Taxi operators

If you are a taxi operator experiencing financial challenges as a result of the coronavirus pandemic, you may be eligible for a grant based on the number of vehicle licences you hold:

  • owner/operators with one vehicle – a single award of £1,000
  • owner/operators with 2 to 9 vehicles – a single award of £3,000
  • owner/operators with 10 to 49 vehicles – a single award of £7,000
  • owner/operators with 50 or more vehicles – a single award of £15,000

If you are eligible for a grant, your local authority will get in touch with you.

To be eligible for this fund, operators must:

  • be an individual or company holding a valid taxi or private hire vehicle licence as at 3 June 2021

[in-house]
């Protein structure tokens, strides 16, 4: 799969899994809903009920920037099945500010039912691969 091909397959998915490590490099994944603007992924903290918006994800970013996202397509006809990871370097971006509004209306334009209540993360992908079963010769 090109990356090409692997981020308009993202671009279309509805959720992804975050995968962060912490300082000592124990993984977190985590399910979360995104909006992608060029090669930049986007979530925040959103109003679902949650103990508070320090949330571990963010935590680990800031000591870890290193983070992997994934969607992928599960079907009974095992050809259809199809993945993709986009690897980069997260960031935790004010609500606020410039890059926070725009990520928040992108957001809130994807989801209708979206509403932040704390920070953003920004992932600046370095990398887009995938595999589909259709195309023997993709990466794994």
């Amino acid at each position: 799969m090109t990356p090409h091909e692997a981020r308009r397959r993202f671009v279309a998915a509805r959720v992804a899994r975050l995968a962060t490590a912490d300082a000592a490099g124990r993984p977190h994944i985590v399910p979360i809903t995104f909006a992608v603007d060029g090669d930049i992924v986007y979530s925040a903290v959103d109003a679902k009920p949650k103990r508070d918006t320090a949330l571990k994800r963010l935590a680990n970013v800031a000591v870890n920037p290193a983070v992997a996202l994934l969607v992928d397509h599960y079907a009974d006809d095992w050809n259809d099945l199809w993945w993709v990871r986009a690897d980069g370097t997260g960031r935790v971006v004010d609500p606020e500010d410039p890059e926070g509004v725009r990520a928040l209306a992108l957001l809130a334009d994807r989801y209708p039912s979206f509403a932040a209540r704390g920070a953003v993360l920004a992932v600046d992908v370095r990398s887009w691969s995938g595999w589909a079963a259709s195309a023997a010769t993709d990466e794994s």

• have experienced loss of income (50% of turnover, compared with 2019) and incurred overhead costs and expenses (confirmed by self-certification)

In addition, taxi and private hire drivers and operators applying for support must not:

  • have breached COVID-19 regulations
  • have connections to tax havens, as set out in the coronavirus regulations

The Department for Work and Pensions has confirmed that any grants received through the Taxi and Private Hire Vehicle Driver Support Fund will not affect any Universal Credit payments you are receiving. You will still need to declare the grant to the Department for Work and Pensions.

For drivers, your local authority will automatically pay the grant to you if you are eligible. Local councils will begin to process payments towards the end of week commencing 7 June 2021, or earlier if possible.